CONAN: Yeah, and apparently the former chairman of the Republican Party in Kansas has decided to move from the moderate side to the Democratic side, Gary.

GARY: Yeah, and also, he was instrumental in getting a Republican to switch sides up in Johnson County, and he's going to run against the attorney general.

CONAN: Yeah. Ken?

RUDIN: You know, two years ago when this book came out, What's the Matter With Kansas, the idea that - the idea of the book was, once upon a time Kansas was a hotbed of populous thought, and now it's become very, very conservative thought. The attorney general there is a guy named Phil Kline. He's subpoenaed medical records from abortion clinics.

The Republican Party in Kansas has - I don't want to say taken over - but is really run by a very, very conservative wing of the party; and many Republicans are leaving the party. That's why Mark Parkinson, the chairman, is now going to be the Lieutenant Governor - the candidate for Lt. Governor on the Democratic side.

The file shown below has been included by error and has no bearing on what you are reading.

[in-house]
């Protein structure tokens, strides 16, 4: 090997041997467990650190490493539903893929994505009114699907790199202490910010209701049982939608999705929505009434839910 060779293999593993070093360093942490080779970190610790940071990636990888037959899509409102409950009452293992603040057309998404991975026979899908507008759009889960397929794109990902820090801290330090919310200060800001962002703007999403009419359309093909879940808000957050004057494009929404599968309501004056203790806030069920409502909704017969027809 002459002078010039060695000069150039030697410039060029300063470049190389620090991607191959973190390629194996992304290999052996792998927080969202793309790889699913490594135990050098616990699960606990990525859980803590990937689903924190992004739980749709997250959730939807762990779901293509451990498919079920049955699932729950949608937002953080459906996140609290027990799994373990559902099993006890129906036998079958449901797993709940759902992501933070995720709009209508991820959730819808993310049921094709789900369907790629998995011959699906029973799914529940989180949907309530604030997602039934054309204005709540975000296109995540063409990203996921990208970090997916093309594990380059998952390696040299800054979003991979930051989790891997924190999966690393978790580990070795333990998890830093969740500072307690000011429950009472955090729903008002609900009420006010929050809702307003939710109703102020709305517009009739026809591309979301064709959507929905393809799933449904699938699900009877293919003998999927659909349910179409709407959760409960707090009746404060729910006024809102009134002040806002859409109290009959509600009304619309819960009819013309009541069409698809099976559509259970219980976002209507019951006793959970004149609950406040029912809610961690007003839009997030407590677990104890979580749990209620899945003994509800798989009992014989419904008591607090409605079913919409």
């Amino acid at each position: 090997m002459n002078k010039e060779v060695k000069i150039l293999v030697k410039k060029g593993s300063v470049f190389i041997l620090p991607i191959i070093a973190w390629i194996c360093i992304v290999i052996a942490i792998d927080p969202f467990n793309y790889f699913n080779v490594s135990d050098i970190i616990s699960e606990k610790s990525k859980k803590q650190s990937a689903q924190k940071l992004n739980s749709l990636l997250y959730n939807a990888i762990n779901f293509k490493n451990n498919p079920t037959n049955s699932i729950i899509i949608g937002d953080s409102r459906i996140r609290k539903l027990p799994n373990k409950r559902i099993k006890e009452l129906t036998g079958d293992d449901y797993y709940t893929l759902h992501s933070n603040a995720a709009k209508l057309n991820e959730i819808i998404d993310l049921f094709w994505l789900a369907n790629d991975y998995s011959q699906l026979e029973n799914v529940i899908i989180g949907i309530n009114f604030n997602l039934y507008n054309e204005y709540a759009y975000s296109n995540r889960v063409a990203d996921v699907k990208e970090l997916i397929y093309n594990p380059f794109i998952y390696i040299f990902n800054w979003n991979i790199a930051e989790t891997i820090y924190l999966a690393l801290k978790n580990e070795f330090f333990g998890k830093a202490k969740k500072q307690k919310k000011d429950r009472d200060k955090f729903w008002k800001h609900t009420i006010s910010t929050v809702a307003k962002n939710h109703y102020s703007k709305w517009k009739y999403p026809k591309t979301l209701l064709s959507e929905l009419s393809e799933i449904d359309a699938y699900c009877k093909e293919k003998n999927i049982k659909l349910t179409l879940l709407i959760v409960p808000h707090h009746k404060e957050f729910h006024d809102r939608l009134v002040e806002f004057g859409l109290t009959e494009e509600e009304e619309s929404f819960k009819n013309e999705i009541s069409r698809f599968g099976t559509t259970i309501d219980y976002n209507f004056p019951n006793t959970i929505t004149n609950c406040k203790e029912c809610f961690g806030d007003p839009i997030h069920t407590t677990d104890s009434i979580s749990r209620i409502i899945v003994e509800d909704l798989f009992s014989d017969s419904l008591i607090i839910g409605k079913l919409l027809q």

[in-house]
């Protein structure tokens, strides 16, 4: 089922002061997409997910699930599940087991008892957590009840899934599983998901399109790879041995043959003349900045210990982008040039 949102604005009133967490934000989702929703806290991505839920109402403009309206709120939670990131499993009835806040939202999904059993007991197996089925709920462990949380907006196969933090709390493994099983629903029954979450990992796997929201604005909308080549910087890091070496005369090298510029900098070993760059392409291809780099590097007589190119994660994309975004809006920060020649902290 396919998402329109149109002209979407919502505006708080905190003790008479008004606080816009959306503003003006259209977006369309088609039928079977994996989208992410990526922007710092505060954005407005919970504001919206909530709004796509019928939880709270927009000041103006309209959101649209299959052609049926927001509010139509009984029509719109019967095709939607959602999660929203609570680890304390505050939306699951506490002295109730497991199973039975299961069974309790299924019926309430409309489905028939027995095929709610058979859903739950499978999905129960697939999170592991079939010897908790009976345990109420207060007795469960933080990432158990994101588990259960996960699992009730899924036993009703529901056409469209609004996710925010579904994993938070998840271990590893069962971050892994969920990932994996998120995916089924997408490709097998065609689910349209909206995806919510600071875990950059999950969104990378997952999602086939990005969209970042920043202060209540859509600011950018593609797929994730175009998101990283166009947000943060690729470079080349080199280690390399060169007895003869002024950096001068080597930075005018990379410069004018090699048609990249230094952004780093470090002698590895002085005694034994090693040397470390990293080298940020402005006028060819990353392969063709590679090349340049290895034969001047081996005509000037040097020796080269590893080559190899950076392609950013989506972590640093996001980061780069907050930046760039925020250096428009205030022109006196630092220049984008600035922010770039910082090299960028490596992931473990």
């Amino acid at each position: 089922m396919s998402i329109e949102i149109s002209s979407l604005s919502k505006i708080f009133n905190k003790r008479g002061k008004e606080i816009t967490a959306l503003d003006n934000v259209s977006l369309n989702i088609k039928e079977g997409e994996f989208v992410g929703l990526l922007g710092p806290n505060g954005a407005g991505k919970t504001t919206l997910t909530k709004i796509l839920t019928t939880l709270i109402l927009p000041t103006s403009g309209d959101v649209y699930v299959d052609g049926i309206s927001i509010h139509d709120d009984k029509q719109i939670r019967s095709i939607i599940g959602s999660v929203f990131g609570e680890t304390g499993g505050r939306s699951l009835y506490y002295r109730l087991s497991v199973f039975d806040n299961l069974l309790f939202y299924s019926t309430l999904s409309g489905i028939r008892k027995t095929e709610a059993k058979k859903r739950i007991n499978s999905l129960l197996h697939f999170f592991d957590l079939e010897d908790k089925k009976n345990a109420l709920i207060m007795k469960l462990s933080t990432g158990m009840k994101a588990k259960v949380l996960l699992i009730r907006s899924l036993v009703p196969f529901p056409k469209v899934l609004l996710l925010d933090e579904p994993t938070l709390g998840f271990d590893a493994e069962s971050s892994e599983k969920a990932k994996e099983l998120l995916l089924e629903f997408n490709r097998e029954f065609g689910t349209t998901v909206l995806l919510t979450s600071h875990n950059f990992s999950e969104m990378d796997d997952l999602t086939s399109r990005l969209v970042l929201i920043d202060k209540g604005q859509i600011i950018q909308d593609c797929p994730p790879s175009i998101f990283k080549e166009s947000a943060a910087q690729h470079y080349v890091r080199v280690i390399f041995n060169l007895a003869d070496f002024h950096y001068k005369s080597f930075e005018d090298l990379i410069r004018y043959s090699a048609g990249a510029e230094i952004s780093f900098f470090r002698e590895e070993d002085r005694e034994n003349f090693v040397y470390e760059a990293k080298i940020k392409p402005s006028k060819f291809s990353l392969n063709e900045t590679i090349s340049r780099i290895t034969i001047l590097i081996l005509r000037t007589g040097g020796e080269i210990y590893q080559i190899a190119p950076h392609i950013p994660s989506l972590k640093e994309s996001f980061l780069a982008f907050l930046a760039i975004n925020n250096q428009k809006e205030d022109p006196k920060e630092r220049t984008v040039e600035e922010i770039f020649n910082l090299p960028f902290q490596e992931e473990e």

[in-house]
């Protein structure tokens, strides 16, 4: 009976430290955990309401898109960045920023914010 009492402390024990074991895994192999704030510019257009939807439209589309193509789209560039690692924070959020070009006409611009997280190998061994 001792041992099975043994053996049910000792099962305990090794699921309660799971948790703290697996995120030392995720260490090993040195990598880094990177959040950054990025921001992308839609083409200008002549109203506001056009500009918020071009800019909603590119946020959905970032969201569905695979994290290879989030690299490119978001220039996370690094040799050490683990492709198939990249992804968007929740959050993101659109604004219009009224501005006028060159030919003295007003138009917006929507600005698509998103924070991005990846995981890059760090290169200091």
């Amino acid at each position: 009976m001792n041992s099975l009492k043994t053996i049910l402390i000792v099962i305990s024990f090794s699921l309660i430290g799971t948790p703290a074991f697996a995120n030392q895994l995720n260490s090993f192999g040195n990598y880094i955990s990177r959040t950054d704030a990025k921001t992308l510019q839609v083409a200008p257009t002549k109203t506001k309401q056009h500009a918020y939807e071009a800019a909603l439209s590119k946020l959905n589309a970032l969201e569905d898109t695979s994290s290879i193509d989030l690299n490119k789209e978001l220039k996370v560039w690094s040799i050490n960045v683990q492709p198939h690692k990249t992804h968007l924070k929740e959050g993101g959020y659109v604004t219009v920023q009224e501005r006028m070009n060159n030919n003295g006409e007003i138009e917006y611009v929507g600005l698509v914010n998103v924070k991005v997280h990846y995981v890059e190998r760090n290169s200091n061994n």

So once upon a time you had Bob Dole and Nancy Kassebaum, conservatives but not far-right conservatives. And a lot of moderate Republicans are slowly - slowly but surely leaving the party in Kansas.

GARY: That, and one of the funnest places to watch politics is at the county level, because these two sides of the Republican Party battle for control of the counties. It's really interesting.

But I did have three questions about this move by her.

CONAN: Well, Gary, we, I - we're running a little short of time. I wanted to get some other questions in for Ken before we had to go. But thanks very much for the call, all right?